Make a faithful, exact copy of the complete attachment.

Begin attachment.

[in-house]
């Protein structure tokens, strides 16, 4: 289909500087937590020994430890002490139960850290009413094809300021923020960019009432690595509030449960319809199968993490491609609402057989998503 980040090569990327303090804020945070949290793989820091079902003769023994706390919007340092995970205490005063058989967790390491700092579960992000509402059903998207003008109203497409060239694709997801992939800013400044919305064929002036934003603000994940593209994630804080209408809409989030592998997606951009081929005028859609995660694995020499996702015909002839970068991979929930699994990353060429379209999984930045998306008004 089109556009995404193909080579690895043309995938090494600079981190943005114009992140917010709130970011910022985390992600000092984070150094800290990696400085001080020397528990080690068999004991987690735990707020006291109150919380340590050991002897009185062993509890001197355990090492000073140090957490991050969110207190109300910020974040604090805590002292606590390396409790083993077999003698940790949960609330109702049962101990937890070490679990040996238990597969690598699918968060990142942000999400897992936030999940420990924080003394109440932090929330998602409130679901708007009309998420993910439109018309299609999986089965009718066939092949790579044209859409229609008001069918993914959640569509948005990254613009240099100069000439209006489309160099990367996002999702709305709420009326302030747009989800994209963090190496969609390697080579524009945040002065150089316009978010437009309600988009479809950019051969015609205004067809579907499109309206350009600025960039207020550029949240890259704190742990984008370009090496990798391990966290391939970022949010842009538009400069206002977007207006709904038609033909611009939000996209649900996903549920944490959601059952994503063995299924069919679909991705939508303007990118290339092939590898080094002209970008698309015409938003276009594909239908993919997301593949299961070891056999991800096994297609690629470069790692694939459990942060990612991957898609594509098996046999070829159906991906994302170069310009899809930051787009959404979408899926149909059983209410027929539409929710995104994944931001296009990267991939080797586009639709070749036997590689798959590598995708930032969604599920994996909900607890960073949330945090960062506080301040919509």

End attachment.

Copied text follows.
[in-house]
């Protein structure tokens, strides 16, 4: 289909500087937590020994430890002490139960850290009413094809300021923020960019009432690595509030449960319809199968993490491609609402057989998503 980040090569990327303090804020945070949290793989820091079902003769023994706390919007340092995970205490005063058989967790390491700092579960992000509402059903998207003008109203497409060239694709997801992939800013400044919305064929002036934003603000994940593209994630804080209408809409989030592998997606951009081929005028859609995660694995020499996702015909002839970068991979929930699994990353060429379209999984930045998306008004 089109556009995404193909080579690895043309995938090494600079981190943005114009992140917010709130970011910022985390992600000092984070150094800290990696400085001080020397528990080690068999004991987690735990707020006291109150919380340590050991002897009185062993509890001197355990090492000073140090957490991050969110207190109300910020974040604090805590002292606590390396409790083993077999003698940790949960609330109702049962101990937890070490679990040996238990597969690598699918968060990142942000999400897992936030999940420990924080003394109440932090929330998602409130679901708007009309998420993910439109018309299609999986089965009718066939092949790579044209859409229609008001069918993914959640569509948005990254613009240099100069000439209006489309160099990367996002999702709305709420009326302030747009989800994209963090190496969609390697080579524009945040002065150089316009978010437009309600988009479809950019051969015609205004067809579907499109309206350009600025960039207020550029949240890259704190742990984008370009090496990798391990966290391939970022949010842009538009400069206002977007207006709904038609033909611009939000996209649900996903549920944490959601059952994503063995299924069919679909991705939508303007990118290339092939590898080094002209970008698309015409938003276009594909239908993919997301593949299961070891056999991800096994297609690629470069790692694939459990942060990612991957898609594509098996046999070829159906991906994302170069310009899809930051787009959404979408899926149909059983209410027929539409929710995104994944931001296009990267991939080797586009639709070749036997590689798959590598995708930032969604599920994996909900607890960073949330945090960062506080301040919509």